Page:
Ce qu’il y a de vraiment surprenant dans le Sonnet, c’est que le même travail doit être fait deux fois, d’abord dans les quatrains, ensuite dans les tercets, – et que les tercets ne doivent pas répéter les quatrains, mais les éclairer, comme une herse qu’on allume montre dans un décor de théâtre un effet qu’on n’y avait pas vu auparavant.[9]

These structural differences – and the asymmetries and potential tensions they create – are defining characteristics of the sonnet, which, despite what the term ‘fixed form’ might evoke or imply in terms of rigidity, assuredness and structural certainty, is in fact a fundamentally ambivalent form – ‘magnifique, prodigieusement belle, – et cependant infirme en quelque sorte,’[10] as Banville puts it. The challenge for the sonneteer is to balance the structural and formal tensions, and semantic expectations, created by the interplay of the sonnet’s component parts, to decide how and whether to foreground or attempt to disguise its asymmetrical and dialectical potential, and, critically, to justify and motivate any deviations from its conventional forms. The result should, as Clive Scott says, provide a sense of the necessity or appropriateness of the choices made:

The reading of a sonnet is an experience fraught with uncertainty […]. The sonneteer must capitalise upon this anxiety, but at the same time must create in the reader, as the poem comes to a close, a strong sense of the inescapability of the chosen scheme, so that the most eccentric variation will have the feel of a fixed form. The sonneteer’s art might be described as a fourteen-line postponement of the reconciliation between projective unpredictability and retrospective fittingness.[11]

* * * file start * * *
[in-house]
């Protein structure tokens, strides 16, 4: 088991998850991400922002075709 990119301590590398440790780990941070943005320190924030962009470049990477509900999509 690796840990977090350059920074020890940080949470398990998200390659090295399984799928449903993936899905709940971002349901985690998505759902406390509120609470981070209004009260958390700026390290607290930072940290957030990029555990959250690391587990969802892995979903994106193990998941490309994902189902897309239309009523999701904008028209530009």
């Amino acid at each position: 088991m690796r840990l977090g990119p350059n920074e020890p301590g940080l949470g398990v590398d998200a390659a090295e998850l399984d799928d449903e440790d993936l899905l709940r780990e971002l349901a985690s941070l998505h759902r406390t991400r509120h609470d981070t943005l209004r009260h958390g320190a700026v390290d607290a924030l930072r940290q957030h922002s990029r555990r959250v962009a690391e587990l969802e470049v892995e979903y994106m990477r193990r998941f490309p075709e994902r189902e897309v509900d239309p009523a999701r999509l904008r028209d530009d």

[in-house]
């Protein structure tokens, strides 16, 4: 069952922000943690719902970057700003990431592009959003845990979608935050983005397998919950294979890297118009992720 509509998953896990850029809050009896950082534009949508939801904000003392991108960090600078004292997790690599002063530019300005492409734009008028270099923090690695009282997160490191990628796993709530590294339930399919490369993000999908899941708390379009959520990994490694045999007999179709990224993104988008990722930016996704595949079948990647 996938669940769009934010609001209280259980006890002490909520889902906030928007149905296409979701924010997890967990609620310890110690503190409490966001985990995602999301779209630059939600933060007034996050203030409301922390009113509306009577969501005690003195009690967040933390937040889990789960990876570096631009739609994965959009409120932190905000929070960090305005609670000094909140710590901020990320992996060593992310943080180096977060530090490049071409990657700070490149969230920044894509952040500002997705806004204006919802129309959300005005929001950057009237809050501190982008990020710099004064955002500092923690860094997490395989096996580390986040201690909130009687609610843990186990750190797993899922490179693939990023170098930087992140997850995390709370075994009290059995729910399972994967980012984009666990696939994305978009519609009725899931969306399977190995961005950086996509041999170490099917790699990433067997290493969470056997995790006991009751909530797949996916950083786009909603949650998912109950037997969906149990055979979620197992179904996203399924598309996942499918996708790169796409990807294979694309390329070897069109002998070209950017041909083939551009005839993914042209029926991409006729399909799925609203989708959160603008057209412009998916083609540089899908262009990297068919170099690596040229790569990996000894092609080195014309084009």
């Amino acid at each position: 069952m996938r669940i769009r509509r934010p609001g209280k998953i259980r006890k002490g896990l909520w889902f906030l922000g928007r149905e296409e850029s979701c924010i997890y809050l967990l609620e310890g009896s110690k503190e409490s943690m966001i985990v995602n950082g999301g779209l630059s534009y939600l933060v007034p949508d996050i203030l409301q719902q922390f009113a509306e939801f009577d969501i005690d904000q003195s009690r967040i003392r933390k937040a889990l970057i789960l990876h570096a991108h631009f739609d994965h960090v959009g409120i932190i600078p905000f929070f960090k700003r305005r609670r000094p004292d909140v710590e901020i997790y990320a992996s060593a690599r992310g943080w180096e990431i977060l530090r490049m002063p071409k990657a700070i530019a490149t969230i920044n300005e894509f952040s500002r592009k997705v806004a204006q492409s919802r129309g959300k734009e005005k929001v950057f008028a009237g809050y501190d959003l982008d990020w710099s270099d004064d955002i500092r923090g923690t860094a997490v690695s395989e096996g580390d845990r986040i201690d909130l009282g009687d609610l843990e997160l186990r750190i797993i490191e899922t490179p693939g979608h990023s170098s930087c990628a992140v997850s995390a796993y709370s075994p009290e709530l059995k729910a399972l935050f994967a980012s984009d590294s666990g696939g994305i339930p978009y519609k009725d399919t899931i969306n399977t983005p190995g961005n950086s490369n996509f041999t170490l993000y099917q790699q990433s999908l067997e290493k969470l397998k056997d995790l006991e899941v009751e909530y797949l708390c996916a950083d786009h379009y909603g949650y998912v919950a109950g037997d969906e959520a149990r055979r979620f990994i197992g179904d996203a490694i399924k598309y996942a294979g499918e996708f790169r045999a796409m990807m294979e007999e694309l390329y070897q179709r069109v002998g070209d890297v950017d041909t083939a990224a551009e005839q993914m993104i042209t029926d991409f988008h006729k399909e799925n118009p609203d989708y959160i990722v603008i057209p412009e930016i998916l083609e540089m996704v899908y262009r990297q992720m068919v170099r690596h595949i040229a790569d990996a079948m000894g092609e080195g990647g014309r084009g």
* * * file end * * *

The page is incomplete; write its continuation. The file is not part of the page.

Measuring and comparing Verlaine’s sonnets against these characteristics reveals, perhaps surprisingly, that he is in many respects a traditionalist. For example, while up to eighty different rhyme scheme formats appear across his more than two hundred and forty sonnets, very nearly half of all these poems present just five patterns which include the two conventional formats abba abba ccd ede (thirty-six occurrences) and abba abba ccd eed (twenty-nine occurrences), as well as two which had already been used by Baudelaire and Musset: abba abba cdd cee (twenty occurrences) and abab abab ccd ede (eighteen occurrences), and abba abba cdc dee (thirteen occurrences), which also appears in Les Fleurs du mal. The most questionable and most ‘unsonnet-like’ arrangements are the rarest, making just ‘guest’ appearances once or twice: abbb accc dde ffe (in ‘Cordialités III’[12]), abba ccca ddd eee (in ‘Gabriel de Yturri’[13]) and abab cdcd eff ghc, in the appropriately named tredecasyllabic ‘Sonnet boiteux’[14] whose final tercet’s particularly chaotic scheme seems to give prosodic expression to the unhappy and turbulent time the poet is remembering having spent in London with Rimbaud, towards the end of 1872.

Verlaine is conservative too in terms of varying the sonnet’s presentation. There are just ten inverted sonnets, which all display sonnet-like rhyme schemes, for example: abb acc deed deed in ‘Résignation’[15] (dating from 1866, the same year as the first Le Parnasse comtemporain which includes Baudelaire’s only inverted sonnet, ‘Bien loin d’ici’, first published in 1864 in La Revue Nouvelle); and aab ccb deed effe, in the more playful and light ‘A Louis et Jean Jullien’[16], which interestingly mentions the ‘sonnet les jambes en l’air’ and whose first quatrain’s burlesque rhymes contrast obviously with the lazy and uninspiring rhymes in the other stanzas: